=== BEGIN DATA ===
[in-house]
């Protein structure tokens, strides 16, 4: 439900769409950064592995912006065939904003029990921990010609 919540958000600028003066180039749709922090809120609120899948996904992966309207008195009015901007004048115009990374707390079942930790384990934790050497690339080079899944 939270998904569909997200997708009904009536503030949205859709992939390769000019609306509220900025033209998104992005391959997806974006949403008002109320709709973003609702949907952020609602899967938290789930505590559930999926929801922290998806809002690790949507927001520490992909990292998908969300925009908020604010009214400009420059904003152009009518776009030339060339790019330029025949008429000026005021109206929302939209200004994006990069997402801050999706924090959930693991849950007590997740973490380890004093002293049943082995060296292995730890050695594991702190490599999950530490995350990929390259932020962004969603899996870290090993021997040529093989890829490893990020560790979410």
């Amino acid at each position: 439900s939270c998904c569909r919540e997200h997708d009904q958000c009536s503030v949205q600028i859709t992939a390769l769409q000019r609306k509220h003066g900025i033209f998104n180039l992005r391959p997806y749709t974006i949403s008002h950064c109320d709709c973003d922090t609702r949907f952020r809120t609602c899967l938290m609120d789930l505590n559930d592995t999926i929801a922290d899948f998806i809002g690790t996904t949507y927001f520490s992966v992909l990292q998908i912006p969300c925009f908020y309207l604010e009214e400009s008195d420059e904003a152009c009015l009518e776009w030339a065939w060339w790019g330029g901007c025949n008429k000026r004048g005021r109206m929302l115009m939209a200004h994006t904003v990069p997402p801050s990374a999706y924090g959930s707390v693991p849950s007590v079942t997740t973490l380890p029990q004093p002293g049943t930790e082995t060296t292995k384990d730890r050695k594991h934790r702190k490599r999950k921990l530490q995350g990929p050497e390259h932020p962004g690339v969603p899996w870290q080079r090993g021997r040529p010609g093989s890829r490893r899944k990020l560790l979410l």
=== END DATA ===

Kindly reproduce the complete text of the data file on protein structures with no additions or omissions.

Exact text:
[in-house]
């Protein structure tokens, strides 16, 4: 439900769409950064592995912006065939904003029990921990010609 919540958000600028003066180039749709922090809120609120899948996904992966309207008195009015901007004048115009990374707390079942930790384990934790050497690339080079899944 939270998904569909997200997708009904009536503030949205859709992939390769000019609306509220900025033209998104992005391959997806974006949403008002109320709709973003609702949907952020609602899967938290789930505590559930999926929801922290998806809002690790949507927001520490992909990292998908969300925009908020604010009214400009420059904003152009009518776009030339060339790019330029025949008429000026005021109206929302939209200004994006990069997402801050999706924090959930693991849950007590997740973490380890004093002293049943082995060296292995730890050695594991702190490599999950530490995350990929390259932020962004969603899996870290090993021997040529093989890829490893990020560790979410």
């Amino acid at each position: 439900s939270c998904c569909r919540e997200h997708d009904q958000c009536s503030v949205q600028i859709t992939a390769l769409q000019r609306k509220h003066g900025i033209f998104n180039l992005r391959p997806y749709t974006i949403s008002h950064c109320d709709c973003d922090t609702r949907f952020r809120t609602c899967l938290m609120d789930l505590n559930d592995t999926i929801a922290d899948f998806i809002g690790t996904t949507y927001f520490s992966v992909l990292q998908i912006p969300c925009f908020y309207l604010e009214e400009s008195d420059e904003a152009c009015l009518e776009w030339a065939w060339w790019g330029g901007c025949n008429k000026r004048g005021r109206m929302l115009m939209a200004h994006t904003v990069p997402p801050s990374a999706y924090g959930s707390v693991p849950s007590v079942t997740t973490l380890p029990q004093p002293g049943t930790e082995t060296t292995k384990d730890r050695k594991h934790r702190k490599r999950k921990l530490q995350g990929p050497e390259h932020p962004g690339v969603p899996w870290q080079r090993g021997r040529p010609g093989s890829r490893r899944k990020l560790l979410l």